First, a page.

New Job and the Fall

The adventure continues at Centre College. It's a two year Visiting Assistant Professor of Philosophy position. One hope is that during my time there that I'll (finally) begin revising my dissertation. The good news is that I've had such a long time away from it, and have published some since finishing, that I feel the book will be much better than if I had worked on it directly after finishing my D.Phil.. Working out in more detail Henry's theory of real relations was essential (in "Henry of Ghent on Real Relations and the Trinity: The Case for Numerical Sameness Without Identity").

This summer I'll be finishing up some book reviews, a chapter on Duns Scotus' religious epistemology for a collection of essays, and prepare for the Fall semester.


"Indexicals and the Trinity: Two Non-Social Models"

Next month I've got a new article coming out in the inaugural issue of the Journal of Analytic Theology. It's called "Indexicals and the Trinity: Two Non-Social Models."

In this article I give a historical argument and a constructive argument.

The former is this: Brian Leftow's often used name "Latin Trinitarianism" for non-social Trinitarianism in the latin west is insufficiently informative. I cite several counter-examples.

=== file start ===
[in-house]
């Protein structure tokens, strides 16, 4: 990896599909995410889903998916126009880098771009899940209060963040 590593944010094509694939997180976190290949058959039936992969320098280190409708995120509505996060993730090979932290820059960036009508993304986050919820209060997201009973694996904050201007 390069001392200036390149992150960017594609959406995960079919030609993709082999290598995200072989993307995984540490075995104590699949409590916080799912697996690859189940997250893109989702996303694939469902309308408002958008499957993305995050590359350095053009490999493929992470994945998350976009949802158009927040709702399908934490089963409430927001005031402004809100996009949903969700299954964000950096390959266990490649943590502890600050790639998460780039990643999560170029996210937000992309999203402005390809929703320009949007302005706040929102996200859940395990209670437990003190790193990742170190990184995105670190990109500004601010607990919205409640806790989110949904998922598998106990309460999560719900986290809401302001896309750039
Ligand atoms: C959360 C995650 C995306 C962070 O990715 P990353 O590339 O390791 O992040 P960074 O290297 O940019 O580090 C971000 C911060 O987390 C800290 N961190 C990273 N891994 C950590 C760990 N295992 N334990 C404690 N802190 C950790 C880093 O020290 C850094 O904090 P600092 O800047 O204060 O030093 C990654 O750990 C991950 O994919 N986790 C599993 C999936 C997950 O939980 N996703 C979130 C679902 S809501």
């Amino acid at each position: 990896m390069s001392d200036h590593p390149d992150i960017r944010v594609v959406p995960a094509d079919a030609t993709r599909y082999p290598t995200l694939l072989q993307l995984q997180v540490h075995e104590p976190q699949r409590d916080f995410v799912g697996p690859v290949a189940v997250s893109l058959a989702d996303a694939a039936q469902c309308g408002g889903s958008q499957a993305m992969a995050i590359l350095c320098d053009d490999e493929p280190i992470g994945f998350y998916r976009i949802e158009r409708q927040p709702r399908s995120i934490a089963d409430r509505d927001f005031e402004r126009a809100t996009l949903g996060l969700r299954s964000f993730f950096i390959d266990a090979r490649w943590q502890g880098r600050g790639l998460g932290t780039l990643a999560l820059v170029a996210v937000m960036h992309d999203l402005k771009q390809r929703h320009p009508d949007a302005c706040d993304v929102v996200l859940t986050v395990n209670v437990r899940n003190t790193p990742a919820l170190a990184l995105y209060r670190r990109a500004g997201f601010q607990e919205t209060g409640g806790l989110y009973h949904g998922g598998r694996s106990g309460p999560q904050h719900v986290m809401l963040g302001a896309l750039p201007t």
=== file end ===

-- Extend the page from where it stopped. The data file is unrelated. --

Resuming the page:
The latter is this: if you join together some insights from David Kaplan and John Perry about indexicals (expressions like, "I love you," in which the referent of the pronoun is context dependent), Richard of St. Victor's definition of personhood, and the claim that the divine persons share numerically the same tokens of thought (including indexical and ambiguous tokens), then you get a new non-social model of the Trinity. I call Leftow's non-social model "hard LT" and mine "soft LT." Soft LT is nearer to Social models, but fails to be a social model. One consequence is that Leftow's "LT" not only doesn't have a monopoly on "Latin" models of the Trinity, but it isn't the only available non-social model on offer. There's at least two (and very likely others too).